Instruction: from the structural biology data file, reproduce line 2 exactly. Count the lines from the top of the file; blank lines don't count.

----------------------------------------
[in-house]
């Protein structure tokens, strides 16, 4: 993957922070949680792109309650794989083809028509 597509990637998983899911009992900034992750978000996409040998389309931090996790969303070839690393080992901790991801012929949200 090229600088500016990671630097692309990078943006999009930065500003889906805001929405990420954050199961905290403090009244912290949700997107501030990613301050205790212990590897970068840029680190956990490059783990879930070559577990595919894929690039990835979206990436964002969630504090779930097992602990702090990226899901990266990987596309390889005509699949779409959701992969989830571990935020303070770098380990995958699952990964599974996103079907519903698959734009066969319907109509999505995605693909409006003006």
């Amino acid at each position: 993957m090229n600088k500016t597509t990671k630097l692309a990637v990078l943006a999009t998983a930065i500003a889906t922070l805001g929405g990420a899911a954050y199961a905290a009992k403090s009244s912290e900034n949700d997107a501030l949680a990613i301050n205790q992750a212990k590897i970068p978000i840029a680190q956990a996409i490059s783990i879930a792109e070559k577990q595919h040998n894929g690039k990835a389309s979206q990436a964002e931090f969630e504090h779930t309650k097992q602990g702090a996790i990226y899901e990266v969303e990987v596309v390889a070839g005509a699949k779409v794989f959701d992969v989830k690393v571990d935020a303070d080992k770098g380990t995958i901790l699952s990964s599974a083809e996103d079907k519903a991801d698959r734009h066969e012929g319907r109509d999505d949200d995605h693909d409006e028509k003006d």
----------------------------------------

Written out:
């Protein structure tokens, strides 16, 4: 993957922070949680792109309650794989083809028509 597509990637998983899911009992900034992750978000996409040998389309931090996790969303070839690393080992901790991801012929949200 090229600088500016990671630097692309990078943006999009930065500003889906805001929405990420954050199961905290403090009244912290949700997107501030990613301050205790212990590897970068840029680190956990490059783990879930070559577990595919894929690039990835979206990436964002969630504090779930097992602990702090990226899901990266990987596309390889005509699949779409959701992969989830571990935020303070770098380990995958699952990964599974996103079907519903698959734009066969319907109509999505995605693909409006003006």